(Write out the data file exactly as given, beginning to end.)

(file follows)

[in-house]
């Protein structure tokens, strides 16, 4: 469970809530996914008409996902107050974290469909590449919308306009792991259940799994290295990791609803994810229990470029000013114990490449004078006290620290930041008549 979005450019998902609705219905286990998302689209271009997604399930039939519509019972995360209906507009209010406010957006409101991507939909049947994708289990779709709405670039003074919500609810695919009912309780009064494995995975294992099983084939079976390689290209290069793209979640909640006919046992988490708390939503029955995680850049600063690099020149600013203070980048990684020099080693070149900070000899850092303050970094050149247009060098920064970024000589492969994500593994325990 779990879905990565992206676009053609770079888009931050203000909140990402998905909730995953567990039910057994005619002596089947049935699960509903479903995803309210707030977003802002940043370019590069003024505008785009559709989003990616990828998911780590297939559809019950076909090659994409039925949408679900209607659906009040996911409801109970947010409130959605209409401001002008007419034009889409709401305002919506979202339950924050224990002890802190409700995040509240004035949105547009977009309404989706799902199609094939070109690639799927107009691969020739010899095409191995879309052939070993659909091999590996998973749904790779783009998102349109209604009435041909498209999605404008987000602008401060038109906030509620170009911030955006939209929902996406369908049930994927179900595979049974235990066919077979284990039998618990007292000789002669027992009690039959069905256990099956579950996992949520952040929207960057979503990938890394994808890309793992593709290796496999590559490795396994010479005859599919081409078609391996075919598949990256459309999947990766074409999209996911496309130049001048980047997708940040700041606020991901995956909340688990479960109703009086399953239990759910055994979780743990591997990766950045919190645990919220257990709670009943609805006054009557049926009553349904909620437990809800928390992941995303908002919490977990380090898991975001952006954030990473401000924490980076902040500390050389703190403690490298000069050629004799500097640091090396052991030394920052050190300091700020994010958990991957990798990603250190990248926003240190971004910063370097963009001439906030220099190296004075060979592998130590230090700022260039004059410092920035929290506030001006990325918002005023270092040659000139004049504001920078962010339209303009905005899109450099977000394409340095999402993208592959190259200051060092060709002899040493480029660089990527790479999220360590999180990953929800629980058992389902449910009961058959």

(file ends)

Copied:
[in-house]
């Protein structure tokens, strides 16, 4: 469970809530996914008409996902107050974290469909590449919308306009792991259940799994290295990791609803994810229990470029000013114990490449004078006290620290930041008549 979005450019998902609705219905286990998302689209271009997604399930039939519509019972995360209906507009209010406010957006409101991507939909049947994708289990779709709405670039003074919500609810695919009912309780009064494995995975294992099983084939079976390689290209290069793209979640909640006919046992988490708390939503029955995680850049600063690099020149600013203070980048990684020099080693070149900070000899850092303050970094050149247009060098920064970024000589492969994500593994325990 779990879905990565992206676009053609770079888009931050203000909140990402998905909730995953567990039910057994005619002596089947049935699960509903479903995803309210707030977003802002940043370019590069003024505008785009559709989003990616990828998911780590297939559809019950076909090659994409039925949408679900209607659906009040996911409801109970947010409130959605209409401001002008007419034009889409709401305002919506979202339950924050224990002890802190409700995040509240004035949105547009977009309404989706799902199609094939070109690639799927107009691969020739010899095409191995879309052939070993659909091999590996998973749904790779783009998102349109209604009435041909498209999605404008987000602008401060038109906030509620170009911030955006939209929902996406369908049930994927179900595979049974235990066919077979284990039998618990007292000789002669027992009690039959069905256990099956579950996992949520952040929207960057979503990938890394994808890309793992593709290796496999590559490795396994010479005859599919081409078609391996075919598949990256459309999947990766074409999209996911496309130049001048980047997708940040700041606020991901995956909340688990479960109703009086399953239990759910055994979780743990591997990766950045919190645990919220257990709670009943609805006054009557049926009553349904909620437990809800928390992941995303908002919490977990380090898991975001952006954030990473401000924490980076902040500390050389703190403690490298000069050629004799500097640091090396052991030394920052050190300091700020994010958990991957990798990603250190990248926003240190971004910063370097963009001439906030220099190296004075060979592998130590230090700022260039004059410092920035929290506030001006990325918002005023270092040659000139004049504001920078962010339209303009905005899109450099977000394409340095999402993208592959190259200051060092060709002899040493480029660089990527790479999220360590999180990953929800629980058992389902449910009961058959």